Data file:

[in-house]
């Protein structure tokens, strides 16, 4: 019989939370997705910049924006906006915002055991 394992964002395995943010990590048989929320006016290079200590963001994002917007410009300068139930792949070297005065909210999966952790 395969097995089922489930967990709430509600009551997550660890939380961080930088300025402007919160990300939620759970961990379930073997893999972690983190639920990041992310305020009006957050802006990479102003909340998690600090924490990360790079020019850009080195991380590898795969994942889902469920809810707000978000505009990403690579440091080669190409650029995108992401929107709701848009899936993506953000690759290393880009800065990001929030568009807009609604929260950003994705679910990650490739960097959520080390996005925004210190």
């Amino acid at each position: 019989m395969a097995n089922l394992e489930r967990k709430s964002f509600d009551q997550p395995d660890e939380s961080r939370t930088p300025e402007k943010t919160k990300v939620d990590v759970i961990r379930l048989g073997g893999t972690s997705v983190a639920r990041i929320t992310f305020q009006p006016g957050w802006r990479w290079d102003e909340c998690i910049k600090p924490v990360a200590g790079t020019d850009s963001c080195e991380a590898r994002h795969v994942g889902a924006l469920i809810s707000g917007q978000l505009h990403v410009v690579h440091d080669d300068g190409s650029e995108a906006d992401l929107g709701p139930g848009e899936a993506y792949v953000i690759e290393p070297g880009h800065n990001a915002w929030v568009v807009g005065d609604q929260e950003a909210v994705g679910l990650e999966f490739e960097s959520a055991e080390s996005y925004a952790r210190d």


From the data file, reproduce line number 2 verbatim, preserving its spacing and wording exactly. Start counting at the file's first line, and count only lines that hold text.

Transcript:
């Protein structure tokens, strides 16, 4: 019989939370997705910049924006906006915002055991 394992964002395995943010990590048989929320006016290079200590963001994002917007410009300068139930792949070297005065909210999966952790 395969097995089922489930967990709430509600009551997550660890939380961080930088300025402007919160990300939620759970961990379930073997893999972690983190639920990041992310305020009006957050802006990479102003909340998690600090924490990360790079020019850009080195991380590898795969994942889902469920809810707000978000505009990403690579440091080669190409650029995108992401929107709701848009899936993506953000690759290393880009800065990001929030568009807009609604929260950003994705679910990650490739960097959520080390996005925004210190």